In Canada, the early 1980s saw a run of juvenile comedies, influenced indirectly by the more political “maple porn films” made in Quebec. The maple porn movies filled a niche, delivering naughty comedy films that Quebec audiences had not been able to see due to censorship for so many years. The “screwball” comedies also filled a niche they were geared towards teenagers, another audience who were ostensibly forbidden to see the nudity which these films promised to deliver.

With the advent of pay-per-view and the VCR, teenagers were able to bypass the ratings which restricted them from seeing these films in the theatres. This is especially important for Canadian teens. Whereas the American “R” let a minor in if accompanied by an adult, An “R” rating in most provinces was the same as an American “X” no one under 18 admitted.

Bob Clark must have known this when he made Porky’s (1980), a coming-of-age story with enough nudity to excite the younger generation while paying lip service to an adult audience of baby boomers by being set in the 1950s. Clark’s film was a smash hit, and even today holds the domestic box office record for a Canadian film. And thus was born the “screwball comedy,” a new genre which can be summed up in one phrase: boys trying to catch glimpses of nude women.

Once this idea was combined with the “zany” comedy of previous films like Caddyshack, Meatballs and Animal House, video store shelves were suddenly crammed with a slew of imitators and eventual sequels. These were comfortably indicated to naive 1980s video store patrons by titles which made frequent use of the word “balls.” After directing Screwballs, Rafal Zielinski captured the market on Canadian sex comedy knock-offs with Screwballs 2 (1985, takes place in a high school), Recruits (1986, police station) and State Park (1990, heavy metal concert). Rounding out the other non-Zielinski entries in this esteemed Canadian subgenre are Oddballs (1984, summer camp), Goofballs (1987, golf resort), Charlie Wiener’s Fireballs (1987, fire station), and of course Ski School (1991, ski resort) and Ski School 2 (1993, ski resort).

However, it all began with the first Canadian riff on Porky’s, Screwballs. The video box art is reminiscent of Porky’s famous poster right down to the choice of font, and the plot description on the back takes great pains to further link the two films. We are informed that Screwballs was written by the team behind Porky’s script, and that “Screwballs wins the prize for the most totally awesome, raucously raunchy comedy of the year!” Roger Corman’s name is also repeatedly dropped, but it is unclear exactly what his connection to the film is.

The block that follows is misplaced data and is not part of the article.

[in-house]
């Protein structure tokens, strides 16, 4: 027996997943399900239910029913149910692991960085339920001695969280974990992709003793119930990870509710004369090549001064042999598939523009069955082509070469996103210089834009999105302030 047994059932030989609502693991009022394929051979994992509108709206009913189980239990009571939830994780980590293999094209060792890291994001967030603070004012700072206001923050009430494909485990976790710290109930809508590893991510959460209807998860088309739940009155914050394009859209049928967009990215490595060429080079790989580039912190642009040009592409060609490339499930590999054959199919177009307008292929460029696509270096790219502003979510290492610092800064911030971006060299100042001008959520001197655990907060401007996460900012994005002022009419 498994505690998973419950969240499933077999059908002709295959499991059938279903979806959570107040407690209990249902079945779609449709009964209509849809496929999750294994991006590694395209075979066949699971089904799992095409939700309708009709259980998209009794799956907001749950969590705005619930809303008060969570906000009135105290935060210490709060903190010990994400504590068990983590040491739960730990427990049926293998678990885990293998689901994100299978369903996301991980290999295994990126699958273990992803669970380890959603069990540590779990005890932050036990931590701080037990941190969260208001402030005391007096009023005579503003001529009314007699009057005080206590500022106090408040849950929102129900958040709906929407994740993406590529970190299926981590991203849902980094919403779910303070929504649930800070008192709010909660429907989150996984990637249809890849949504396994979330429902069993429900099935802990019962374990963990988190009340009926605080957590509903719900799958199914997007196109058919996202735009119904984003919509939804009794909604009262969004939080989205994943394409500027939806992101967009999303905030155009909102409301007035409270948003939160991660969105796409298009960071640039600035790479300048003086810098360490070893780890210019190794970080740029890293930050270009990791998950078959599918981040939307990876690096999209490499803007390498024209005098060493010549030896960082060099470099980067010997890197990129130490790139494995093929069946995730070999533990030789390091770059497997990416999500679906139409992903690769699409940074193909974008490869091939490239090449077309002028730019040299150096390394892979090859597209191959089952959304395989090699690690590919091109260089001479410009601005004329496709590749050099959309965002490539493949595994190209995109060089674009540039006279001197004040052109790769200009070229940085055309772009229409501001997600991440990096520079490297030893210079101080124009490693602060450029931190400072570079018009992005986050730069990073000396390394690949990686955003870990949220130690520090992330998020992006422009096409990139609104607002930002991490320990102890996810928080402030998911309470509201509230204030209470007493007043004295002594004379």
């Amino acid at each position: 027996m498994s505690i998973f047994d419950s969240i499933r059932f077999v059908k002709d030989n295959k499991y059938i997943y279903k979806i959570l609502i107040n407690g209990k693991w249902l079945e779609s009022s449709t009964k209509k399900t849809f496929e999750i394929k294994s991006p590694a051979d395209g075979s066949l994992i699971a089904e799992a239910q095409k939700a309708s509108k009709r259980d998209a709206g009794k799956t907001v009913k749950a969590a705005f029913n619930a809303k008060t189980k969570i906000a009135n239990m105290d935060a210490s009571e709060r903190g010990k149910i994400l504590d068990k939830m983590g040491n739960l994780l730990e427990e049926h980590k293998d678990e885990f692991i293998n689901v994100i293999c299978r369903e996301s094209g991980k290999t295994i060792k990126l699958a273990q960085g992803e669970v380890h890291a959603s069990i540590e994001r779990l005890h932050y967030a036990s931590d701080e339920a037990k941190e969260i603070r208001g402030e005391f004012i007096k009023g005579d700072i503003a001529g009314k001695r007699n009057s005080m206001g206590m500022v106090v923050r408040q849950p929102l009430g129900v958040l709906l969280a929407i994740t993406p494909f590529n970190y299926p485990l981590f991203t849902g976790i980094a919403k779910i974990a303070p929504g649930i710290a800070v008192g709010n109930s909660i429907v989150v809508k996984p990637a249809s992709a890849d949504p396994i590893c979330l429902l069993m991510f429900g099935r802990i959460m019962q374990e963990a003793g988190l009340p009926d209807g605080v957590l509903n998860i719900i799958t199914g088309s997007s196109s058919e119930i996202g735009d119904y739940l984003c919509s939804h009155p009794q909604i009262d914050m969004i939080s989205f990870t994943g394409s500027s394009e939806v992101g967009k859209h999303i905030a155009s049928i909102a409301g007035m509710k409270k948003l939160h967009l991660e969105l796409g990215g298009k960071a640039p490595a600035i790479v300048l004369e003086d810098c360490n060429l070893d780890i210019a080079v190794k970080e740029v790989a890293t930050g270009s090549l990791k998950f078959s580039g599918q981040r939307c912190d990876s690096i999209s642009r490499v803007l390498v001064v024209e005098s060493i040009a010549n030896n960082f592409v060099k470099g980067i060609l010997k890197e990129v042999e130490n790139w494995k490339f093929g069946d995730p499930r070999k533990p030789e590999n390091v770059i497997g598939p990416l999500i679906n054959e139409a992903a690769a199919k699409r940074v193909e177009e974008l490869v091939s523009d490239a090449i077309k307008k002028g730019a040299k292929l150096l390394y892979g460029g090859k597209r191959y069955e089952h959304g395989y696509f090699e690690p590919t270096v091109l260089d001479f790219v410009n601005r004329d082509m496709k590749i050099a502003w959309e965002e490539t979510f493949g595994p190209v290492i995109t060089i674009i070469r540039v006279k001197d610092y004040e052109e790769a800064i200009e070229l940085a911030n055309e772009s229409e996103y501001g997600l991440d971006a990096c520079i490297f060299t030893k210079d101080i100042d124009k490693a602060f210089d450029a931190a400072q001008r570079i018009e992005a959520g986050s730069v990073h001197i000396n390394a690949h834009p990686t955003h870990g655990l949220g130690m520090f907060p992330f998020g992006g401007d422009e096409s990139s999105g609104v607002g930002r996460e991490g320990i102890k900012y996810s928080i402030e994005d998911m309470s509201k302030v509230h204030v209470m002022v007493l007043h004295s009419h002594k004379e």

During detention one fine day, five male students at T & A High School (the rich jock, the ladies man, the naive transfer student, the fat guy and the nerd) make a pact to see the last virgin in their class (Purity Busch) naked by the homecoming dance. Oddly enough, their increasingly bizarre schemes involve seeing the breasts of just about every other girl in the class except for Purity’s. The nerd tries to hypnotize her, the fat guy hides beneath her in the sand while she sunbathes and the jock dumps a batch of Spanish Fly in the school punch bowl. The ladies man poses as a breast inspector and as a home economics teacher taking measurements for homecoming dresses. The comedy apparently plateaus during a game of strip bowling when the nerd gets stuck in a bowling ball. And I’m not talking about his finger.

Finally, the five guys team up and put together a plan which involves sewing metal bars in Purity’s dress and rigging the gym with giant magnets. As Purity rises to the top of the homecoming stage to sing the national anthem (and I’m not talking about “O Canada”), the nerd throws the switch. Hilarity ensues.

Screwballs comes off like a bunch of disjointed comedy segments structured loosely around the theme of breasts. The main difference between Porky’s and Screwballs is that Porky’s was filmed mostly in Florida, while Screwballs was done in Ontario, as revealed by a scene which takes place at Pickering, Ontario’s Te-Pee Indoor Outdoor Drive-In (which closed in 1997).

Like Porky’s, Screwballs takes place in the 1950s, but it matters even less this time. Classic automobiles are about the only thing that will gently remind you of this, but other elements, such as the clothing, skin mags, and the Pam Grier movie showing at the drive-in (The Arena, 1970) give this movie a timeless quality. Timeless as in, “What decade is this again?”

Is it a good film? No, of course not. Is it fun to watch? As far as these movies go, yes. At the very least, the cheesy “lewd” teenage humour of Screwballs is funnier than American knock-offs like Police Academy, and less mean-spirited than the current gross-out frat comedies like American Pie.